Object representation is fundamental to Automated Target Recognition (ATR). Many ATR approaches choose a basis, such as a wavelet or Fourier basis, to represent the target. Recently, advancements in Image and Signal processing have shown that object recognition can be improved if, rather than a assuming a basis, a database of training examples is used to learn a representation. We discuss learning representations using Non-parametric Bayesian topic models, and demonstrate how to integrate information from other sources to improve ATR. We apply the method to EO and IR information integration for vehicle target identification and show that the learned representation of the joint EO and IR information improves target identification by 4%. Furthermore, we demonstrate that we can integrate text and imagery data to direct the representation for mission specific tasks and improve performance by 8%. Finally, we illustrate integrating graphical models into representation learning to improve performance by 2%.
A canonical problem for autonomy is search and discovery. Often, searching needs to be unpredictable in order
to be effective. In this paper, we investigate and compare the effectiveness of the traditional and predictable
lawnmower search strategy to that of a random search. Specifically the family of searches with paths determined
by heavy tailed distributions called Lévy stable searches is investigated. These searches are characterized by long
flight paths, followed by a new random direction, with the flight path lengths determined by the distribution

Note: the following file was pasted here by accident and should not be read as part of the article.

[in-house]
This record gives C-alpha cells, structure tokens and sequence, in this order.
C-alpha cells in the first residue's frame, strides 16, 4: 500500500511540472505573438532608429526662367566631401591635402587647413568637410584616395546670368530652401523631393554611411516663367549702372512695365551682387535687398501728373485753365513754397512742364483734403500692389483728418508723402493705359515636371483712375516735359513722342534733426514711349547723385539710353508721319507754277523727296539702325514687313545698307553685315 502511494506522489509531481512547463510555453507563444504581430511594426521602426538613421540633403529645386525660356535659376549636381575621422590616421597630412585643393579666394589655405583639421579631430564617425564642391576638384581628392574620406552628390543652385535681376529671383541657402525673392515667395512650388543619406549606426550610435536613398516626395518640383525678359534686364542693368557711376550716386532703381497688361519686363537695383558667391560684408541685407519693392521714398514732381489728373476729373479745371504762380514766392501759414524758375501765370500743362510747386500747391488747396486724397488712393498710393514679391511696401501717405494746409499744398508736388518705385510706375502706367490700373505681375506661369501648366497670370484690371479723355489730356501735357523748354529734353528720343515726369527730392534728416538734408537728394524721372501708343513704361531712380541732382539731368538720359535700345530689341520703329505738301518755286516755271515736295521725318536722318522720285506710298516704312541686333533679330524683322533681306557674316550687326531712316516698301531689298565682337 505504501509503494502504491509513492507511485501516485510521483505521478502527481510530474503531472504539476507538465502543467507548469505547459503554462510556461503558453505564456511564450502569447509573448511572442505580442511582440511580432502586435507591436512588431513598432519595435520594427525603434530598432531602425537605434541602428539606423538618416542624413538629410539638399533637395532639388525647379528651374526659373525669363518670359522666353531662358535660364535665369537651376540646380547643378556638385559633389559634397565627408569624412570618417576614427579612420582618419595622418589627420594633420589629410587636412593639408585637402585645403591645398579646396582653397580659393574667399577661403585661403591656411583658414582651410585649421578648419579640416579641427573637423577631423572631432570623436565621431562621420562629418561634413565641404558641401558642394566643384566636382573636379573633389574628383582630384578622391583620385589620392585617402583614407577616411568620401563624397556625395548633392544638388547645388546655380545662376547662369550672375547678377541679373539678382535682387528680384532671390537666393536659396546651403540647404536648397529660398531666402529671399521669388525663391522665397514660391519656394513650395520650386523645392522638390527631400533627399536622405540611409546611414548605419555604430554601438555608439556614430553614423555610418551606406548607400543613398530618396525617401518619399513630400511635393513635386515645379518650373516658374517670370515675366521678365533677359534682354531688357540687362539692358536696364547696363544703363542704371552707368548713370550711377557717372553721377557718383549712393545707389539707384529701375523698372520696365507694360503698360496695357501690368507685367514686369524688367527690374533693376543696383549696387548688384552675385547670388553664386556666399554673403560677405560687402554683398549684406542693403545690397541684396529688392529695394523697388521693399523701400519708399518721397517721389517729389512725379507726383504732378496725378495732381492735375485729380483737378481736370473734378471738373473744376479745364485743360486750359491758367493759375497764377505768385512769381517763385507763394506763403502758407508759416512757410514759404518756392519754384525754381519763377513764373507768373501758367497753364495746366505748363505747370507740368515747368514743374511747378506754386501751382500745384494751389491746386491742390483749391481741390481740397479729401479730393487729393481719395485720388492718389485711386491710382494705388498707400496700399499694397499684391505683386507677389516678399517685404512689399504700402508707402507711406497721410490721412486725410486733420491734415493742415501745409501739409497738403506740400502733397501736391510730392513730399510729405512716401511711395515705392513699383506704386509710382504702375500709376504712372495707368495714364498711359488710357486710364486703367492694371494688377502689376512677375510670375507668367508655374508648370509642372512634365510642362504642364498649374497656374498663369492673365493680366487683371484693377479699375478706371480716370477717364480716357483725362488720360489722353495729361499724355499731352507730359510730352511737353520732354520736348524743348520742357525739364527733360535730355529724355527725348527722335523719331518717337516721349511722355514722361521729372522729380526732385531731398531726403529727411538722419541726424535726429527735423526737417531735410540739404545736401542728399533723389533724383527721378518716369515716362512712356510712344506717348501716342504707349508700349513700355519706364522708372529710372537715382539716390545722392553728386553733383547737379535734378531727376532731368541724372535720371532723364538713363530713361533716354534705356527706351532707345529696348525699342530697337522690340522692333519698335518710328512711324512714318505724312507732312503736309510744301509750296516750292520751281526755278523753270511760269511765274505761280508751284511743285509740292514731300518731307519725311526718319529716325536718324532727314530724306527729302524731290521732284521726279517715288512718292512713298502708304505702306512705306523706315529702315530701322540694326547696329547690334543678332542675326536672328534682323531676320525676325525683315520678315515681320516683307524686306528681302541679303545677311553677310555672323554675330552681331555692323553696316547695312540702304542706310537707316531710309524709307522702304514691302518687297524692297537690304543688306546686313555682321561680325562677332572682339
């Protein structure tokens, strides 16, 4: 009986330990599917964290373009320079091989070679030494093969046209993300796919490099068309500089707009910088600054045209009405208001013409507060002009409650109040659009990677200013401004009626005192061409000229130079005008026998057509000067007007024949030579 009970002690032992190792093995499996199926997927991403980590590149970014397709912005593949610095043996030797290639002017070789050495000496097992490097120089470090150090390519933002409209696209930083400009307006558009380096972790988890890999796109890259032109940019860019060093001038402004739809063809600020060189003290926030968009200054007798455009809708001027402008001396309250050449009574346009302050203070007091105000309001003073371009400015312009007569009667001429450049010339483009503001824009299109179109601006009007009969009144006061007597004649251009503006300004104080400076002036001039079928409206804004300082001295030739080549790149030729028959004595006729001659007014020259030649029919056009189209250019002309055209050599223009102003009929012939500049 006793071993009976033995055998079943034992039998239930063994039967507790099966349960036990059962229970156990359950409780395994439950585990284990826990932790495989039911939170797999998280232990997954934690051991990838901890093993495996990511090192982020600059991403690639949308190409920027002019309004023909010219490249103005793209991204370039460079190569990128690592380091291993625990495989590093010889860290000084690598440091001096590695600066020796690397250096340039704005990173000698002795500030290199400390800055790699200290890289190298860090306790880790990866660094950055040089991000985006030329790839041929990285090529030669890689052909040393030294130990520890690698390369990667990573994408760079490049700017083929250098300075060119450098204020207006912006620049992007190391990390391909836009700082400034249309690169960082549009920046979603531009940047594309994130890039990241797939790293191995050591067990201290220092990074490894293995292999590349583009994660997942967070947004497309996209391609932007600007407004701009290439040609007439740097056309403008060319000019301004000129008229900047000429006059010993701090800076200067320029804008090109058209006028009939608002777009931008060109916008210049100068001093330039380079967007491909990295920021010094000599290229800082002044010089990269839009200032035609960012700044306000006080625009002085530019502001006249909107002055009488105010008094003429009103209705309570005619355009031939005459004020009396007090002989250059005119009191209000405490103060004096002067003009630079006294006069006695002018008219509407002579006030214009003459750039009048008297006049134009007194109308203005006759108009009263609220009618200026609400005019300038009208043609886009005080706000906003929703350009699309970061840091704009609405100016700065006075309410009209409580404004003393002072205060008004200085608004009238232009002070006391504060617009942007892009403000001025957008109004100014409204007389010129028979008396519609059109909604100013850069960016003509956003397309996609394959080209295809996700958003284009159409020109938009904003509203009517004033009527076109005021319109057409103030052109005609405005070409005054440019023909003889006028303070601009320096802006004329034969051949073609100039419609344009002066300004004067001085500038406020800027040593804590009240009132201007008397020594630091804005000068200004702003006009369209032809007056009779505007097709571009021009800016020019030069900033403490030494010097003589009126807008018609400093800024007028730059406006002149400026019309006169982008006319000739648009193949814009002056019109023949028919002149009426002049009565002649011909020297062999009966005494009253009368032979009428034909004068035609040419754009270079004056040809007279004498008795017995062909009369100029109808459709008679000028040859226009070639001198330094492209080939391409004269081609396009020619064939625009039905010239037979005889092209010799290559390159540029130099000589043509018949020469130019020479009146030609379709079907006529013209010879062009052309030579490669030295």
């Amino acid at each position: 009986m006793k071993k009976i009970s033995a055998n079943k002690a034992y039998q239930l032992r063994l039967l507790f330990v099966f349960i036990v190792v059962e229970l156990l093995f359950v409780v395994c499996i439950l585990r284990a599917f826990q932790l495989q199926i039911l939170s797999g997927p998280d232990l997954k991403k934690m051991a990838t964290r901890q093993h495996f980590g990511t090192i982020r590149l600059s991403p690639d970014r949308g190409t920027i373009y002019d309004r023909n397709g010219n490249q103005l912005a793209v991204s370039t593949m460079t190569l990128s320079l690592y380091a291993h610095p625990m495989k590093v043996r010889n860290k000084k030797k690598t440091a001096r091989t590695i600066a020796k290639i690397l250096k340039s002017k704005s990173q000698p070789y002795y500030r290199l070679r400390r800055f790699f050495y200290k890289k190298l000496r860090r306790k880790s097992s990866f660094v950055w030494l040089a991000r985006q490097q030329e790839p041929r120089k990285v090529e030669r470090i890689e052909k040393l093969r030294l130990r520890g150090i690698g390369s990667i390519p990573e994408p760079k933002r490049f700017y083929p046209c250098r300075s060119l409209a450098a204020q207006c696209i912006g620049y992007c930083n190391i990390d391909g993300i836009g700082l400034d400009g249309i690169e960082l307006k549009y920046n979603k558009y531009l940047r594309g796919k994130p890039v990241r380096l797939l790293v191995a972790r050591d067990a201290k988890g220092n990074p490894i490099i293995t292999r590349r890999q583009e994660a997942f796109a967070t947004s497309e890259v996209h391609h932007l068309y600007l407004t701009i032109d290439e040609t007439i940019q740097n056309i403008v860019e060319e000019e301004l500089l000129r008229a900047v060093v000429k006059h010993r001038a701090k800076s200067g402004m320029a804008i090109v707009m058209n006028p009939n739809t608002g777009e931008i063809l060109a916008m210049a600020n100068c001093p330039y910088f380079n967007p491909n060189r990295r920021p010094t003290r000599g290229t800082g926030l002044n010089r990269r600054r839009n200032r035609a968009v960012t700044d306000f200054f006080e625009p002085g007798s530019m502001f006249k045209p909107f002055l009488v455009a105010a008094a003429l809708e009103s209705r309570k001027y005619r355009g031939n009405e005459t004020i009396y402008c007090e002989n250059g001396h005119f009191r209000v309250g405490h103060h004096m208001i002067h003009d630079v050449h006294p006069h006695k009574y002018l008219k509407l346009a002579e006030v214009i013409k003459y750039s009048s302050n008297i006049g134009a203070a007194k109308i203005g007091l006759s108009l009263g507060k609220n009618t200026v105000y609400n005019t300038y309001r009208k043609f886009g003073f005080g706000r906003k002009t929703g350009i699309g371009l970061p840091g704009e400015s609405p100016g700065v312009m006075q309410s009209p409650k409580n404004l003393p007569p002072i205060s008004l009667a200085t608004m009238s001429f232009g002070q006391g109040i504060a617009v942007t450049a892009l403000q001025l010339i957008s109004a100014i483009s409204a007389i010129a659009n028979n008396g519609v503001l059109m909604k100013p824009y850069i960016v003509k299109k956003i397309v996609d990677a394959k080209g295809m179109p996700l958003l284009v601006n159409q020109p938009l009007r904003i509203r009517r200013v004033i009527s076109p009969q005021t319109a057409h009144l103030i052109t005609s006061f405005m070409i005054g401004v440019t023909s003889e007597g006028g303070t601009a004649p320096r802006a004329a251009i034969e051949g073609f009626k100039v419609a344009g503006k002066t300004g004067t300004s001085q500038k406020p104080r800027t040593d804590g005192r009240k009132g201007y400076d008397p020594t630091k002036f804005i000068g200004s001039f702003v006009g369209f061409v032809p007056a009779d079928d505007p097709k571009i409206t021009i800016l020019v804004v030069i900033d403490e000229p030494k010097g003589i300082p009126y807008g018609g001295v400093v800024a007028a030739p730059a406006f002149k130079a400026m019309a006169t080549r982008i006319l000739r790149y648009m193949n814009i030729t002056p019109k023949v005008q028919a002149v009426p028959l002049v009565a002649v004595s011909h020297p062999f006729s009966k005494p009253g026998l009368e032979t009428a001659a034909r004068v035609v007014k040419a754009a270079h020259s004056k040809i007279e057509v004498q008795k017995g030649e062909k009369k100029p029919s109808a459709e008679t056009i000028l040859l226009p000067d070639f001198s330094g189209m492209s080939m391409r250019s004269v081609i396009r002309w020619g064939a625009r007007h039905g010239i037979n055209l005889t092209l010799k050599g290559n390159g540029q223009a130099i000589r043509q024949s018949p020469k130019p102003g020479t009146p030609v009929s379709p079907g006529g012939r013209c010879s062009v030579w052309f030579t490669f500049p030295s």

parameter α. Two basic search scenarios are considered in this study: stationary targets, and moving targets,
both on planar surfaces. Monte-Carlo simulations demonstrate the advantages of Lévy over the lawnmower
strategy especially for moving targets. Ultimately to corroborate the suitability of the Lévy strategy for UAVs,
we implement and demonstrate the feasibility of the algorithm in the Multiple Unified Simulation Environment
(MUSE), which includes vehicle's constraints and dynamics. The MUSE / Air Force Synthetic Environment for
Reconnaissance and Surveillance (AFSERS) simulation system is the primary virtual ISR and UAV simulation
within DOD for command and staff level training for the Joint Services.
Edge features are often used in computer vision for image exploitation algorithms. A method to extract edge
features that is robust to contrast change, translation, rotation, noise and scale change is presented. This method
consists of the following steps: decompose the image into it's level set shapes, smooth the shapes, locate sections
of the shape borders that have nearly constant curvature, and locate a key point based on these curve sections.
The level sets are found using the Fast Level Set Transform (FLST). An affine invariant smoothing technique was
then applied to the level set shape borders to reduce pixel effects and noise, and an intrinsic scale was estimated
from the level set borders. The final step was key point location and scale estimation using the Helmholtz
principle. These key points were found to be more resilient to large scale changes than the SIFT key points.